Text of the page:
You can state the basic nature of the European aspect of World War II in Europe straightforwardly: Germany was an aggressive, repressive, and violent state that set out to conquer others, which then defended themselves. Even as a summary this leaves out a lot, starting with all the reasons why Hitler had come to power in the first place, the various ideas and obsessions that came together in National Socialism, the history of relations between the powers, and so on and so on, eventually for many volumes. But the simple statement is true.

Similarly, the essence of the current conflict can be stated like this: within Euro-American civilization a new religion has appeared, and has gained many powerful adherents who seek to impose it on the entire society, and are resisted by those who have not accepted it.

Obviously that doesn't begin to cover the subject. First of all one might discuss the sense in which "religion" is the right word for this new movement, and whether "pseudo-" or "crypto-" should be prefixed to it. And then one wants, of course, to describe the new religion, to understand it, to consider the ways in which the existing order produced the conditions for it, the ways in which it seeks to achieve its aims, to trace the history of its development and of the conflict between it and the society which gave birth to it.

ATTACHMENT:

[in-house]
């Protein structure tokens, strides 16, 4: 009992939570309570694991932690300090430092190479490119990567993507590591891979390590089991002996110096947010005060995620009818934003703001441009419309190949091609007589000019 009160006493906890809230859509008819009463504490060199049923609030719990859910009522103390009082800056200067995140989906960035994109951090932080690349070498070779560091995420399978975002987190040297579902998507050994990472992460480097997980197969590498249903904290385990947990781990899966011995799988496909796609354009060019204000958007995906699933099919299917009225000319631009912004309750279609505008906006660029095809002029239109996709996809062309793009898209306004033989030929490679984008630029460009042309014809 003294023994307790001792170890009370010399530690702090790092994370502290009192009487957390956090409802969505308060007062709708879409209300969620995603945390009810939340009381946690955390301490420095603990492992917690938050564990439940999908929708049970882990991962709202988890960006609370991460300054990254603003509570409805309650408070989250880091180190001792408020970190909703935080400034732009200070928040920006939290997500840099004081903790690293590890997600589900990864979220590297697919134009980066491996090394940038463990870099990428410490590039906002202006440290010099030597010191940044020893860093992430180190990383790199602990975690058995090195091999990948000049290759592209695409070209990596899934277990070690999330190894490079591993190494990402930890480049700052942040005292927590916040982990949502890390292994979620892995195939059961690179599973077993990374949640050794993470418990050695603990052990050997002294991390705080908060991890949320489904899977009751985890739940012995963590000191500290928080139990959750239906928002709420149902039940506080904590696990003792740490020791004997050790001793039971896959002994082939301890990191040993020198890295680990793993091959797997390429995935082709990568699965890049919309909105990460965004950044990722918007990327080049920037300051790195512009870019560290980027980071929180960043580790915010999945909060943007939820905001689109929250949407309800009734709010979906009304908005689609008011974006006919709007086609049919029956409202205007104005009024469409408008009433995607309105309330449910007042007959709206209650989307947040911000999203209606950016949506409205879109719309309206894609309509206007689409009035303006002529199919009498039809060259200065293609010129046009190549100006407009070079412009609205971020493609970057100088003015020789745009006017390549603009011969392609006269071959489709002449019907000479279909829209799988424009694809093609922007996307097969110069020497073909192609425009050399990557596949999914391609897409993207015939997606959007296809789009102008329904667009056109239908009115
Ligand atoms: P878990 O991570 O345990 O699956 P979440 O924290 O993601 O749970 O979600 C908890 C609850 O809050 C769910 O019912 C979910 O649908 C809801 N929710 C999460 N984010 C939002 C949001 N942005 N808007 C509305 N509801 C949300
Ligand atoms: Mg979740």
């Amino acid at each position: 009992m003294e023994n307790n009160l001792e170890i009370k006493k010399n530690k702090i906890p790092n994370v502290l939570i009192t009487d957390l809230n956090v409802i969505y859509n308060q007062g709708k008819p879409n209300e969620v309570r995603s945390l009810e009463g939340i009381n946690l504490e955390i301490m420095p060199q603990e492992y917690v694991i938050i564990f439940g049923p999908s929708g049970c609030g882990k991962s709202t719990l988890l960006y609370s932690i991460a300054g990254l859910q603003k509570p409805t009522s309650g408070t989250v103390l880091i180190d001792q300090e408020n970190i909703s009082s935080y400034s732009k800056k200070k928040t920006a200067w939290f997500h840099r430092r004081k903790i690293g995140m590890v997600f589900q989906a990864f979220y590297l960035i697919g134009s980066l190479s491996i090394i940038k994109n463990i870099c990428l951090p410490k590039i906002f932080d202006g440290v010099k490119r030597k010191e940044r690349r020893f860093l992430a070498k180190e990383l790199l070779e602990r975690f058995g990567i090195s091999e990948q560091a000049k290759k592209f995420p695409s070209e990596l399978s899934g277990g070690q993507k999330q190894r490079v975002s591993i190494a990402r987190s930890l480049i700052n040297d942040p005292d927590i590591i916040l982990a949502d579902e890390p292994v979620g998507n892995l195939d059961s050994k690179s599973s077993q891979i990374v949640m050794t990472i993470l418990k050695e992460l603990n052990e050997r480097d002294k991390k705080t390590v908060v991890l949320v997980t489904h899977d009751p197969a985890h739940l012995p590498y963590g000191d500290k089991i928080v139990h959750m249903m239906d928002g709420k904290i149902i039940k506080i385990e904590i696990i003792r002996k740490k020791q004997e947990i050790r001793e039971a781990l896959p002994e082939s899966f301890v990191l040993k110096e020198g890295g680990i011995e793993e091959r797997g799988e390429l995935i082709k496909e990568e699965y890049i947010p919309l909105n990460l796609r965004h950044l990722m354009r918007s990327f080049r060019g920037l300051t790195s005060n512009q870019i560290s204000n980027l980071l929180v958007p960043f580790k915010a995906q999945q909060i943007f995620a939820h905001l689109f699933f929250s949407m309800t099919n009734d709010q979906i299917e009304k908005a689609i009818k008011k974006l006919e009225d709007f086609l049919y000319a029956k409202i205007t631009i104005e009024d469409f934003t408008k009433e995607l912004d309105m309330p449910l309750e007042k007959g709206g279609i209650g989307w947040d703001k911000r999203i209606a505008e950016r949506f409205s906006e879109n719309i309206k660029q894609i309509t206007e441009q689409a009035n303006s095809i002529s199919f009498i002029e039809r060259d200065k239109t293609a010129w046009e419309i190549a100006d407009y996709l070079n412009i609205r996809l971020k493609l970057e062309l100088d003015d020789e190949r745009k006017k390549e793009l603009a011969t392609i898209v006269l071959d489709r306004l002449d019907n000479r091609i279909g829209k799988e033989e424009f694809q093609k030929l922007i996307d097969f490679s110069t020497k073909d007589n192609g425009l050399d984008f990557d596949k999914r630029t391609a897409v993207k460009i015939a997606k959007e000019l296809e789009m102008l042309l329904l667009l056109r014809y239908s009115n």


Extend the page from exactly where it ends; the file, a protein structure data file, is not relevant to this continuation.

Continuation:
And so on and so on. But if you don't see that one essential point--that this new movement is for all practical purposes a religion in the sense of providing a meaning and a mission for human life, and that it seeks to impose itself on everyone, you're missing the biggest part of the big picture.